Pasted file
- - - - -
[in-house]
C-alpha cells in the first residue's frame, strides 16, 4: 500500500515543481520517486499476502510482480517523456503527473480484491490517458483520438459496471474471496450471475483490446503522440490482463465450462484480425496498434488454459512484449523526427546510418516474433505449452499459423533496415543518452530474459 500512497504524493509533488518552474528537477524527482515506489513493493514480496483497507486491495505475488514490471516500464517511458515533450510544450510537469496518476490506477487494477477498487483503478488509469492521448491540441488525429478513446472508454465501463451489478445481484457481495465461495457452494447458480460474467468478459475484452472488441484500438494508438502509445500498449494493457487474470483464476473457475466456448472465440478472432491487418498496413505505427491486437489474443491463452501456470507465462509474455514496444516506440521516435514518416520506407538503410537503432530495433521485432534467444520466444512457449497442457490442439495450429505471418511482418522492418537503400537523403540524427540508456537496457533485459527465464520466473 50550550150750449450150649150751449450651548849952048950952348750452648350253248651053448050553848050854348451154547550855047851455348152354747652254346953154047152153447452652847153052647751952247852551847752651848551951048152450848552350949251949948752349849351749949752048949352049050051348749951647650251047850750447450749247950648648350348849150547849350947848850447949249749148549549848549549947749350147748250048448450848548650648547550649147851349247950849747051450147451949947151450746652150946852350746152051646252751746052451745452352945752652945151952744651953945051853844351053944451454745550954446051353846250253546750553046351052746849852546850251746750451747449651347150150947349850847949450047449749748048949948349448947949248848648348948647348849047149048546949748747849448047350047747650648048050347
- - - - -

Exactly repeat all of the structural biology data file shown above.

[in-house]
C-alpha cells in the first residue's frame, strides 16, 4: 500500500515543481520517486499476502510482480517523456503527473480484491490517458483520438459496471474471496450471475483490446503522440490482463465450462484480425496498434488454459512484449523526427546510418516474433505449452499459423533496415543518452530474459 500512497504524493509533488518552474528537477524527482515506489513493493514480496483497507486491495505475488514490471516500464517511458515533450510544450510537469496518476490506477487494477477498487483503478488509469492521448491540441488525429478513446472508454465501463451489478445481484457481495465461495457452494447458480460474467468478459475484452472488441484500438494508438502509445500498449494493457487474470483464476473457475466456448472465440478472432491487418498496413505505427491486437489474443491463452501456470507465462509474455514496444516506440521516435514518416520506407538503410537503432530495433521485432534467444520466444512457449497442457490442439495450429505471418511482418522492418537503400537523403540524427540508456537496457533485459527465464520466473 50550550150750449450150649150751449450651548849952048950952348750452648350253248651053448050553848050854348451154547550855047851455348152354747652254346953154047152153447452652847153052647751952247852551847752651848551951048152450848552350949251949948752349849351749949752048949352049050051348749951647650251047850750447450749247950648648350348849150547849350947848850447949249749148549549848549549947749350147748250048448450848548650648547550649147851349247950849747051450147451949947151450746652150946852350746152051646252751746052451745452352945752652945151952744651953945051853844351053944451454745550954446051353846250253546750553046351052746849852546850251746750451747449651347150150947349850847949450047449749748048949948349448947949248848648348948647348849047149048546949748747849448047350047747650648048050347